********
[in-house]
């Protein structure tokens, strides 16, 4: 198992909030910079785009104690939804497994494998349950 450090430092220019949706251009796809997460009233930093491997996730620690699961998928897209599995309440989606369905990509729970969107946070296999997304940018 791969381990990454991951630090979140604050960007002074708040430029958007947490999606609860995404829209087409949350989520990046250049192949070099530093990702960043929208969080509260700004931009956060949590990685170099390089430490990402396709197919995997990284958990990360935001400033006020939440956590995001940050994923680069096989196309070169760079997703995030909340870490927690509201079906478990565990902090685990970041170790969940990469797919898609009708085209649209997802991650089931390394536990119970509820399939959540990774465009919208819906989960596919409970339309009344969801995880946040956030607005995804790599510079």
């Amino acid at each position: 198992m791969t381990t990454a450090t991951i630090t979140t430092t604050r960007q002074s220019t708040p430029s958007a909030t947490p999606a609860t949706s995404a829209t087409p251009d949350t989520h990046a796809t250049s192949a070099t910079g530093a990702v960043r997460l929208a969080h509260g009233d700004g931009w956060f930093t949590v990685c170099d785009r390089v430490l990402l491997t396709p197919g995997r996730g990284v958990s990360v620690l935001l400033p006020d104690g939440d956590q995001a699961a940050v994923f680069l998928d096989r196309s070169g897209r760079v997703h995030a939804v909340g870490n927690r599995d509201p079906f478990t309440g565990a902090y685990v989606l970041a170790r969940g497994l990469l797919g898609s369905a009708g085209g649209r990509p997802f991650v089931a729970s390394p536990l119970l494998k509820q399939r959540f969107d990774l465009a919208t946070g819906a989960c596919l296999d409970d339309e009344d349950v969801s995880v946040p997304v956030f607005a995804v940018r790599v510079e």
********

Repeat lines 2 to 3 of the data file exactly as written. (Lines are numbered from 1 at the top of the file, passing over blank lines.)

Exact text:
């Protein structure tokens, strides 16, 4: 198992909030910079785009104690939804497994494998349950 450090430092220019949706251009796809997460009233930093491997996730620690699961998928897209599995309440989606369905990509729970969107946070296999997304940018 791969381990990454991951630090979140604050960007002074708040430029958007947490999606609860995404829209087409949350989520990046250049192949070099530093990702960043929208969080509260700004931009956060949590990685170099390089430490990402396709197919995997990284958990990360935001400033006020939440956590995001940050994923680069096989196309070169760079997703995030909340870490927690509201079906478990565990902090685990970041170790969940990469797919898609009708085209649209997802991650089931390394536990119970509820399939959540990774465009919208819906989960596919409970339309009344969801995880946040956030607005995804790599510079």
């Amino acid at each position: 198992m791969t381990t990454a450090t991951i630090t979140t430092t604050r960007q002074s220019t708040p430029s958007a909030t947490p999606a609860t949706s995404a829209t087409p251009d949350t989520h990046a796809t250049s192949a070099t910079g530093a990702v960043r997460l929208a969080h509260g009233d700004g931009w956060f930093t949590v990685c170099d785009r390089v430490l990402l491997t396709p197919g995997r996730g990284v958990s990360v620690l935001l400033p006020d104690g939440d956590q995001a699961a940050v994923f680069l998928d096989r196309s070169g897209r760079v997703h995030a939804v909340g870490n927690r599995d509201p079906f478990t309440g565990a902090y685990v989606l970041a170790r969940g497994l990469l797919g898609s369905a009708g085209g649209r990509p997802f991650v089931a729970s390394p536990l119970l494998k509820q399939r959540f969107d990774l465009a919208t946070g819906a989960c596919l296999d409970d339309e009344d349950v969801s995880v946040p997304v956030f607005a995804v940018r790599v510079e």